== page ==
This Saint Marches On

This Saint Marches On

This Saint Marches On 1024 199 Tad Monroe '97

On January 17 of this year we lost a saint. At least that is how we refer to her in my little Presbyterian congregation in Tacoma. Saint Mary Oliver died in body but her spirit and poetry continue to speak.

Mary Oliver’s words are as common in our community as the scriptures themselves. Her “Instructions for Living a Life” are the armature of our liturgy.

Pay attention. Be astonished. Tell about it.

These same words have formed my own personal liturgy.

For almost two decades they were posted above my desk or on the first page of my journal. Her words were painted on an exterior door that leads from my back yard to the alley. A reminder to me every time I crossed that threshold that my work is loving the world. Her words dancing just above the heads of my children as they played and laughed and discovered their place in the family of things.

The meaning of the word liturgy is “the work of the people.” Often we understand this as the communal response and activities that help us establish a relationship with the divine. But, Saint Mary taught me about another liturgy that deepened my relationship to myself and all that is alive in our world. She taught me about a relationship where I found little distinction between the divine and the human — where I found the divine most concretely alive in humanity and the physical world.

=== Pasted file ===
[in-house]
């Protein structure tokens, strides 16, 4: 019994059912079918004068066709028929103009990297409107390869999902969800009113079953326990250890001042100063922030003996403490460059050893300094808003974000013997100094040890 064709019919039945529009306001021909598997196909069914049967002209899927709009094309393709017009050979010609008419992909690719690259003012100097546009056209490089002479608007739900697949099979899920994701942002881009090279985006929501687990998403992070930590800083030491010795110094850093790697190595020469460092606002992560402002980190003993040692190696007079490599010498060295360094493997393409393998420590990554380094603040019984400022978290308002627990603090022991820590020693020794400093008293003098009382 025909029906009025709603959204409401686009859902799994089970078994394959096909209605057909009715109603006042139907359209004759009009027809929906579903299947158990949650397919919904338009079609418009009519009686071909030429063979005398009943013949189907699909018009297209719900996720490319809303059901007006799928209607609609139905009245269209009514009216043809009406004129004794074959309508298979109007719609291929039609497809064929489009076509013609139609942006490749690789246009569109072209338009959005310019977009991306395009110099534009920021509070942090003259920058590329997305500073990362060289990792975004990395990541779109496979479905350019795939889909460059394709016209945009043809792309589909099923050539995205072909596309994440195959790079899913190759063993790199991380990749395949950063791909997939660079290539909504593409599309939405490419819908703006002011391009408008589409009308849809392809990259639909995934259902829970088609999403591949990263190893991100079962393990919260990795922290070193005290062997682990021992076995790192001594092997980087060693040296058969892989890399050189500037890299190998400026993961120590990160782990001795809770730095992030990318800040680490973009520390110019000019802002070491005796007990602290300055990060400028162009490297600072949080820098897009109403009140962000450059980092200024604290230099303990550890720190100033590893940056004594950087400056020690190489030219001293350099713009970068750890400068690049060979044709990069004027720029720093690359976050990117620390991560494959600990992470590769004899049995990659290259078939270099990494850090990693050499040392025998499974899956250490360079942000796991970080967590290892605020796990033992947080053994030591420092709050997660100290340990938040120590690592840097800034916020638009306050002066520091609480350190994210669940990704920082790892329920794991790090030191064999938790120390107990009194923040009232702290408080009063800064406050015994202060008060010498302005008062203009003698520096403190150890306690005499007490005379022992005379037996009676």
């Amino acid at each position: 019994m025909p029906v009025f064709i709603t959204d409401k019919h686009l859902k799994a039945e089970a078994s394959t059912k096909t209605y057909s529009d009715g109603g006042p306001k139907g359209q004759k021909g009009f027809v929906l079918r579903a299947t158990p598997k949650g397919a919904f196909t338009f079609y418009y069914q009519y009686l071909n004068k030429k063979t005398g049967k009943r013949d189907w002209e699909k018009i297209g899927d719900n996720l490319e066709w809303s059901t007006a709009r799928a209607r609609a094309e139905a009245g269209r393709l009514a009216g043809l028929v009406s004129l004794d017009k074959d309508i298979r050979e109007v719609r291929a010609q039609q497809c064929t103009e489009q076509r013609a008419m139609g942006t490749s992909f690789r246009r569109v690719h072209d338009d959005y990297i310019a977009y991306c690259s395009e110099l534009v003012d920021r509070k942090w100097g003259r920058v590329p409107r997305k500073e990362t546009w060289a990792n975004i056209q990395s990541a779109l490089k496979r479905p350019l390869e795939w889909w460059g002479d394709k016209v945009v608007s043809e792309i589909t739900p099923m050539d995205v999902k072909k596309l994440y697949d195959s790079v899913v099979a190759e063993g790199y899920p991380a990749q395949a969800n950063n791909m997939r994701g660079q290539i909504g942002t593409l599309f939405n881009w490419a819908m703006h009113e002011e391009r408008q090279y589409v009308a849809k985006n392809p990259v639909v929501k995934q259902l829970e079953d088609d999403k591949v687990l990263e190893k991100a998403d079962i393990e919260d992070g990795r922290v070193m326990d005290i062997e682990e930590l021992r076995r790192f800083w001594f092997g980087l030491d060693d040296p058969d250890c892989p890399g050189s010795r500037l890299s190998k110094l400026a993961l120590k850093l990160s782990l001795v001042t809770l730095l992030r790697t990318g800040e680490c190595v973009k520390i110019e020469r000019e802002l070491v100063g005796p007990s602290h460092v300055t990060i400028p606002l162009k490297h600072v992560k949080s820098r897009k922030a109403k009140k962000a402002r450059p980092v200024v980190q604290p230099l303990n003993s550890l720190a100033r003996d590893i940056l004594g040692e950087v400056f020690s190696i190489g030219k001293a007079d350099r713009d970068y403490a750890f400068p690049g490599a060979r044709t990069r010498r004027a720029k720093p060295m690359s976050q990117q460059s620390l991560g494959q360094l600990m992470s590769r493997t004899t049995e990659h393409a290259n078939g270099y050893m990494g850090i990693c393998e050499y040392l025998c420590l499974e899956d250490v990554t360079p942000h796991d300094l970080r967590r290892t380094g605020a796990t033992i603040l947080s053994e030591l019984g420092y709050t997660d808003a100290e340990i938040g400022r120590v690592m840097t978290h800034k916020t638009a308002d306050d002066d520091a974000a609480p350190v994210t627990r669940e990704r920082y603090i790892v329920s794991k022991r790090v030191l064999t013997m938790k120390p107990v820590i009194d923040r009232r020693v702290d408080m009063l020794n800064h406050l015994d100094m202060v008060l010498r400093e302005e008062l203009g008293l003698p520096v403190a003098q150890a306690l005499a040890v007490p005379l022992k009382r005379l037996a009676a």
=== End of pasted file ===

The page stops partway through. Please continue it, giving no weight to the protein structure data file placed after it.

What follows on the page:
Mary Oliver's poem "The Summer Day" with words highlighted by the natural sunlight

Mary Oliver helped us see that our deepest vocation is not contained in jobs, titles, or skills. She helped us see the path to answering this question: Tell me what is it you plan to do with your one wild and precious life?

Her invitation is to hone three practices in our life. Pay attention. Be astonished. And tell about it.

The Wild Hope Center for Vocation takes it’s name from the Mary Oliver poem, “The Summer Day.”

Tad Monroe '97

Tad Monroe '97

Tad Monroe graduated from PLU in 1997, double-majoring in communication and history. He is a community and organizational development consultant for Habitat for Humanity International , as well as a freelance consultant, facilitator, storyteller, and ordained Presbyterian pastor. Tad lives in Tacoma with his beautiful children Ames and Eden.

All stories by:Tad Monroe '97